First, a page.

An empirical investigation of creativity.
Degree GrantorUniversity of Canterbury
Degree NameDoctor of Philosophy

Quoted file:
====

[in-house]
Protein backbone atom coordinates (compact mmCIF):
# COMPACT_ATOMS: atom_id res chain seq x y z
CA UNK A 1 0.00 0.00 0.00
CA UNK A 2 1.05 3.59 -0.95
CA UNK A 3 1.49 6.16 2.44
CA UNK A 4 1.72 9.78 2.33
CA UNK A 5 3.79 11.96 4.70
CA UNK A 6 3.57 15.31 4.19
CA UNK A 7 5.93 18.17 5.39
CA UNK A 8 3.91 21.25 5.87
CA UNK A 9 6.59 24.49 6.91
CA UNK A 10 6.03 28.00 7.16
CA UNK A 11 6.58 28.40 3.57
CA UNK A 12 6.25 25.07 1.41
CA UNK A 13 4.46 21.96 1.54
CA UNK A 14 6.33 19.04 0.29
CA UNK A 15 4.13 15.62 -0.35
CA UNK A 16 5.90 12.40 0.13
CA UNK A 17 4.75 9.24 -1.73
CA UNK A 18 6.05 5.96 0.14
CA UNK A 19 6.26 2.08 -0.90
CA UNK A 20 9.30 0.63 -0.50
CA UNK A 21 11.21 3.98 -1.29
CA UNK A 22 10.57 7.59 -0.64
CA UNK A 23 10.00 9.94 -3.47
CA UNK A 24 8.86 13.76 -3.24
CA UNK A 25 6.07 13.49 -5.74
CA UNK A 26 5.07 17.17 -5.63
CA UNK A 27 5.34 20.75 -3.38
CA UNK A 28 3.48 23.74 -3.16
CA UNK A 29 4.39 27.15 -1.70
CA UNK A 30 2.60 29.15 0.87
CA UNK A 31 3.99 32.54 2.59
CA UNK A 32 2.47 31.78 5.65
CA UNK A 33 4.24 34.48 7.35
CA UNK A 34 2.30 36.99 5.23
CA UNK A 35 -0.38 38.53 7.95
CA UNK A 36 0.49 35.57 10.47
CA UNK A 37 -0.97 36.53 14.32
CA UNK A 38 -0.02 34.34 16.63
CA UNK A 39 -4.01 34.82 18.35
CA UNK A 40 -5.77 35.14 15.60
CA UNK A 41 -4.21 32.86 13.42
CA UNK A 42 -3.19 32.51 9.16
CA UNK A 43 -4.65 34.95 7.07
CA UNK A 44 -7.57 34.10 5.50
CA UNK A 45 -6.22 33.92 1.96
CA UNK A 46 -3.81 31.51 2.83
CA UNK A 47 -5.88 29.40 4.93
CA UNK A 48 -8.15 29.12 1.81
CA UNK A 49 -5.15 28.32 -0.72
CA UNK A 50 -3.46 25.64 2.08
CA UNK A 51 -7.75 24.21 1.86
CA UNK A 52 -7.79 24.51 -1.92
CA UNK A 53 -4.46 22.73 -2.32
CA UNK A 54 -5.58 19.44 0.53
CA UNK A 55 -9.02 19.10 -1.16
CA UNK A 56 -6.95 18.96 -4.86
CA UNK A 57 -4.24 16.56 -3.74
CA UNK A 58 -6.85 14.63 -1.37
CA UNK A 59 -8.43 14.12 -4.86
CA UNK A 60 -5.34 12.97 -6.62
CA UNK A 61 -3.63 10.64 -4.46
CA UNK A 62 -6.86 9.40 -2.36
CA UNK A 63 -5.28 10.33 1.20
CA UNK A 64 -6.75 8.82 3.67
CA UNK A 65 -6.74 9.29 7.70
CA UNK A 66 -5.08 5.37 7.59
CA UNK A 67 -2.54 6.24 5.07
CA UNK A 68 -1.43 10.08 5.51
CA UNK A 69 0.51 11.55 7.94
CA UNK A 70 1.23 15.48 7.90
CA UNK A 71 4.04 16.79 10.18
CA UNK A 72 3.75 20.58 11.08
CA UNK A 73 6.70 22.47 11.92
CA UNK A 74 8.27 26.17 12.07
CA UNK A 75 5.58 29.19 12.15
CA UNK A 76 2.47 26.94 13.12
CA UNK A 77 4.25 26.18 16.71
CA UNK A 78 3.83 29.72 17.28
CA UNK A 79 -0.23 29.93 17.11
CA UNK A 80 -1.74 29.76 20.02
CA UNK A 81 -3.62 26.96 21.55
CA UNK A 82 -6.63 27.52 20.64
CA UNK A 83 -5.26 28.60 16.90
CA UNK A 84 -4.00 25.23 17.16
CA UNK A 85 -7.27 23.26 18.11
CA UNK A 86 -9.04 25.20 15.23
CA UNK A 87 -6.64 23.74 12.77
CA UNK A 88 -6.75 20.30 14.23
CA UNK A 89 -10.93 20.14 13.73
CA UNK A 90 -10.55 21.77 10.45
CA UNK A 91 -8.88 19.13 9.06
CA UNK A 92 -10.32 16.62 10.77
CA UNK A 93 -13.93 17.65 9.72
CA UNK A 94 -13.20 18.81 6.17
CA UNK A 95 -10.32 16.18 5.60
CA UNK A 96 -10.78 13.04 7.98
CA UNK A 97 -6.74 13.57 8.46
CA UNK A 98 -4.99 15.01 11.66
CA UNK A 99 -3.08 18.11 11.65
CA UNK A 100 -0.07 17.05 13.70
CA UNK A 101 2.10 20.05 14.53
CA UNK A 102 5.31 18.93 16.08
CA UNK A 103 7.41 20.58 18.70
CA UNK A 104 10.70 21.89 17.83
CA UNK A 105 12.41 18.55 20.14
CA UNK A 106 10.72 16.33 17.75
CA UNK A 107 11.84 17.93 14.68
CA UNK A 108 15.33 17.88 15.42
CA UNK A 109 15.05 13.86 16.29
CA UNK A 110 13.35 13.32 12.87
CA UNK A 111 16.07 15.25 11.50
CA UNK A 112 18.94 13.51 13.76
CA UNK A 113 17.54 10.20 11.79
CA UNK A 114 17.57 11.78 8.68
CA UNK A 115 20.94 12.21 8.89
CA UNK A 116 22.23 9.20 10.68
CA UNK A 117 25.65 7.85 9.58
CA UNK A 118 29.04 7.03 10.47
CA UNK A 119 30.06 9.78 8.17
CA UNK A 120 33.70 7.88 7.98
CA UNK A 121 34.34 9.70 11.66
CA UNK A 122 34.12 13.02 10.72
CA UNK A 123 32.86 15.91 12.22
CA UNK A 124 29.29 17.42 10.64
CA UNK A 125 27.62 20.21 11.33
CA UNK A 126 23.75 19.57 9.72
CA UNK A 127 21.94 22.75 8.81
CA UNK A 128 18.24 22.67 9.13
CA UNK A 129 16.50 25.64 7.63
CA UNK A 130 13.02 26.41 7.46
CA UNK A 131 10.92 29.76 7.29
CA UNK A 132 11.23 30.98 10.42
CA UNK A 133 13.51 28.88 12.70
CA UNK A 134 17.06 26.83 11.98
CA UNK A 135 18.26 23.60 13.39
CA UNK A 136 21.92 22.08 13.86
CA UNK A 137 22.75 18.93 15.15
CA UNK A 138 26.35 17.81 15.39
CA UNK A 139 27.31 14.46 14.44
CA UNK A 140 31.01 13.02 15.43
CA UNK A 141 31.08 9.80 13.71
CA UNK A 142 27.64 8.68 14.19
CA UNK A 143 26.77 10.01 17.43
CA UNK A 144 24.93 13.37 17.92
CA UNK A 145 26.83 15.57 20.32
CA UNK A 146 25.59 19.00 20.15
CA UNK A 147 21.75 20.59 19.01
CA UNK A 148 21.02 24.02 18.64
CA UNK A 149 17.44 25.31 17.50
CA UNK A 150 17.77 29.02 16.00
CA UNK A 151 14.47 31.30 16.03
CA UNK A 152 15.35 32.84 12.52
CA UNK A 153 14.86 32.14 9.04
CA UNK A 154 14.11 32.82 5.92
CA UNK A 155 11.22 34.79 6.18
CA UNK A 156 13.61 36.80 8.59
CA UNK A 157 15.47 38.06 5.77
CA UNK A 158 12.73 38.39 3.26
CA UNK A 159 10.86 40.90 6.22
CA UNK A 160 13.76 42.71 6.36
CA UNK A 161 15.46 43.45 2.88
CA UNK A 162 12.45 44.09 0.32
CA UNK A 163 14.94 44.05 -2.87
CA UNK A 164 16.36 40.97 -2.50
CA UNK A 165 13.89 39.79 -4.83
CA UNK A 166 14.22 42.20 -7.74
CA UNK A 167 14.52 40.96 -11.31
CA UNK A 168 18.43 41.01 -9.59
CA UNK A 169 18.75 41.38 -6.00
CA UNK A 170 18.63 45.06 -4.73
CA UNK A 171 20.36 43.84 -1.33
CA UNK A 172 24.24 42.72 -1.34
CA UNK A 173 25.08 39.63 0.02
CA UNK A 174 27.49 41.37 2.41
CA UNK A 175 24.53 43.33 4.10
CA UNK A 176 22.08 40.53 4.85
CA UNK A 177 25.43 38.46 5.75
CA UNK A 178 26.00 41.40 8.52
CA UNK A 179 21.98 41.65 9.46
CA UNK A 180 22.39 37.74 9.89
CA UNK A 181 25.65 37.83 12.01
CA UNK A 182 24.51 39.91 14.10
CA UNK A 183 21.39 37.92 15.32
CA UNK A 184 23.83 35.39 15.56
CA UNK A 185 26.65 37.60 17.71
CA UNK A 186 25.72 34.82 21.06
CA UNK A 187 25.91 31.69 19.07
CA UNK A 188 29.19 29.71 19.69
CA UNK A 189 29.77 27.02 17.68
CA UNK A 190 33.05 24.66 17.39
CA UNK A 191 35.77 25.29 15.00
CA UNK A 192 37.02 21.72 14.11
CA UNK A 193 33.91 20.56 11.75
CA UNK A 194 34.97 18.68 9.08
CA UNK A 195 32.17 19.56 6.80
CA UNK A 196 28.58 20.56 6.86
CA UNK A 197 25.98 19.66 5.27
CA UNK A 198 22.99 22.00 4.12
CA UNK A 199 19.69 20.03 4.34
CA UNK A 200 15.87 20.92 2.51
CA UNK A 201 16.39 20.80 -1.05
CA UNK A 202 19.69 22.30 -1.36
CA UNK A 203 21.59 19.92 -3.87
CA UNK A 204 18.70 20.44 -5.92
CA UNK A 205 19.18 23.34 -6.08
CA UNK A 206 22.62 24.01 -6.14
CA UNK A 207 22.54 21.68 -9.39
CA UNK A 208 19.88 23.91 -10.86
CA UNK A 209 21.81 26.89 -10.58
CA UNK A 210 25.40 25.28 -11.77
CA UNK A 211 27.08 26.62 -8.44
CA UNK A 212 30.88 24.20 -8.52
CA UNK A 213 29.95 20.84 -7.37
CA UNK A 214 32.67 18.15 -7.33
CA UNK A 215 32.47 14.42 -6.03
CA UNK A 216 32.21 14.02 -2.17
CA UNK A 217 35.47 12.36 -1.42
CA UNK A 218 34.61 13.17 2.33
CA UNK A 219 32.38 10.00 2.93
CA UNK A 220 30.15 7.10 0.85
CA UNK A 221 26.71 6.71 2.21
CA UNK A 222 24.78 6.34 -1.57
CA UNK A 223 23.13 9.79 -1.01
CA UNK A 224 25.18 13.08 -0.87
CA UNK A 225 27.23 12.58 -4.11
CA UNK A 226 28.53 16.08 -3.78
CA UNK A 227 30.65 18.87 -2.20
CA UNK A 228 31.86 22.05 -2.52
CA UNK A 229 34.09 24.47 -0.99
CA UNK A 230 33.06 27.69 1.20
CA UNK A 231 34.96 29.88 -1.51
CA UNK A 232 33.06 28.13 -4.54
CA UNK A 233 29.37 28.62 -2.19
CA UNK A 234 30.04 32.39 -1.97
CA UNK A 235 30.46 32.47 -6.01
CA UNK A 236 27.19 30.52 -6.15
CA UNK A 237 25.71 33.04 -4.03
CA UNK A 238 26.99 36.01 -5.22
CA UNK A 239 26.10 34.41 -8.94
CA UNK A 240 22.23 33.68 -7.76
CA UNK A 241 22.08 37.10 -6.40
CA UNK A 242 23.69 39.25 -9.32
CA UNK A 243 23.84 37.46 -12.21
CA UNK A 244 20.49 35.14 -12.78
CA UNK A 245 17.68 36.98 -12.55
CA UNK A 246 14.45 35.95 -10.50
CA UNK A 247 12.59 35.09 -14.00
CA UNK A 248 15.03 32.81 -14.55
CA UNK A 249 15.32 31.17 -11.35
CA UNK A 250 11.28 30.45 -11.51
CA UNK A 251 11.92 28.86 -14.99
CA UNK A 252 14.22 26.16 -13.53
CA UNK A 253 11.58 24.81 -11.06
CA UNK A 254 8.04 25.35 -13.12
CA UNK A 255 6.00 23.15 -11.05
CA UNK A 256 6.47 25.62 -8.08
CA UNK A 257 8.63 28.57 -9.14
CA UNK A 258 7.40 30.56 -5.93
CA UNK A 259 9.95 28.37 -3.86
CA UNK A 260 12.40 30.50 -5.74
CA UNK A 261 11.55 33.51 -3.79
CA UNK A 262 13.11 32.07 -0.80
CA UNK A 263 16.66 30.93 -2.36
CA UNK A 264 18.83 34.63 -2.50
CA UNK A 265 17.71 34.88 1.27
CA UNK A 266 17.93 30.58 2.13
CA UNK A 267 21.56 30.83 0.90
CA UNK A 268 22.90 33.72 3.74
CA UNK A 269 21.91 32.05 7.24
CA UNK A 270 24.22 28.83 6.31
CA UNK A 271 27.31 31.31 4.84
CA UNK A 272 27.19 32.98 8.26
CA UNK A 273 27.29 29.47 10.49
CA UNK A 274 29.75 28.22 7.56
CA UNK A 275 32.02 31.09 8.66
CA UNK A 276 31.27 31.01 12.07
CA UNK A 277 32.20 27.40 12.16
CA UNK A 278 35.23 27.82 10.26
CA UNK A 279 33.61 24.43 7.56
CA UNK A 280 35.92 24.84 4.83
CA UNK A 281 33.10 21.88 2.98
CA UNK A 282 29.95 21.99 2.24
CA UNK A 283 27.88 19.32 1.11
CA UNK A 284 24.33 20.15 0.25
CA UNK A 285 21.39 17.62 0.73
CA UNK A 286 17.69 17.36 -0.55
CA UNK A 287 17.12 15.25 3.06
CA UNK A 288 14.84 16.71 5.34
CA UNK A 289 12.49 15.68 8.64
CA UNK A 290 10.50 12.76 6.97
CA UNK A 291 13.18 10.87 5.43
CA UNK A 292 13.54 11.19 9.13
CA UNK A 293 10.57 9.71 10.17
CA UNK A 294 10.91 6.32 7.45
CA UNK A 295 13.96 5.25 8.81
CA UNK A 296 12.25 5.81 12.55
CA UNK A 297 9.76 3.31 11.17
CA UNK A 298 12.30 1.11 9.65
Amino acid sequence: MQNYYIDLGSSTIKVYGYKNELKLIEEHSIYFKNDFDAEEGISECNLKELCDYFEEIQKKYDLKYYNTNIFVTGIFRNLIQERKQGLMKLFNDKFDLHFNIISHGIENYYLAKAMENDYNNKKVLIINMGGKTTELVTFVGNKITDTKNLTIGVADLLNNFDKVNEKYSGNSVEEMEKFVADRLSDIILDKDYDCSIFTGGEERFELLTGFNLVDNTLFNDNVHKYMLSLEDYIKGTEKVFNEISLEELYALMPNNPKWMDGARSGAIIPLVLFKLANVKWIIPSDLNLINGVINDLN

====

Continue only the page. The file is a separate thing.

Creativity was empirically investigated in a series of three multivariate studies. The initial study was exploratory, examining interrelationships among a range of creative person, process and product variables which have been identified in the literature. Findings indicated complex interrelationships between these variables and their influence on creative performance which varied across mode, subabilities, and testing conditions of performance tasks. A conceptual scheme for descriptive, assessment and predictive purposes was proposed, focusing on identification of necessary creative abilities, optimizing conditions for measurement and influences on utilization of abilities, the sufficient condition for creative performance. Experiment 2 examined a specific creative process, intuitive problem-solving. The effect of an incubatory period, involvement of subliminally perceived information, situation-specific expectations of self-efficacy on the nature of intuitive solutions were evaluated. Experimental results provided evidence for the phenomenon of intuition and extended commonly associated properties to include the subjective experience of effortlessness. The ability to intuit and its subjective quality were found to be influenced by personality differences and attitudinal factors. In Experiment 3, the validity and predictive utility of previously utilized creativity measures were re-examined in an independent sample for socially relevant criteria of performance. In addition, two training programs were developed and instituted, a visual imagery and a verbally presented creativity training program. These were compared for their direct and indirect effects on utilization of cognitive abilities and performance level. Training effects were found to interact with hemispheric preference as measured by conjugate lateral eye movements, suggesting that training in nonpreferred processing modes enhanced performance across a range of contexts. Personality characteristics associated with hemispheric bias validated results from Experiment 2. A bidirectional pattern in eye movements was associated with a more adaptive and well-adjusted personality style than unidirectional consistency. Based on a synthesis of the empirical findings, a three level descriptive model of creativity is proposed and theoretical implications discussed. The empirical results and model development were considered to highlight the multidimensional and interactive, dynamic nature of creativity and point to the importance of future empirical and theoretical research recognizing these issues.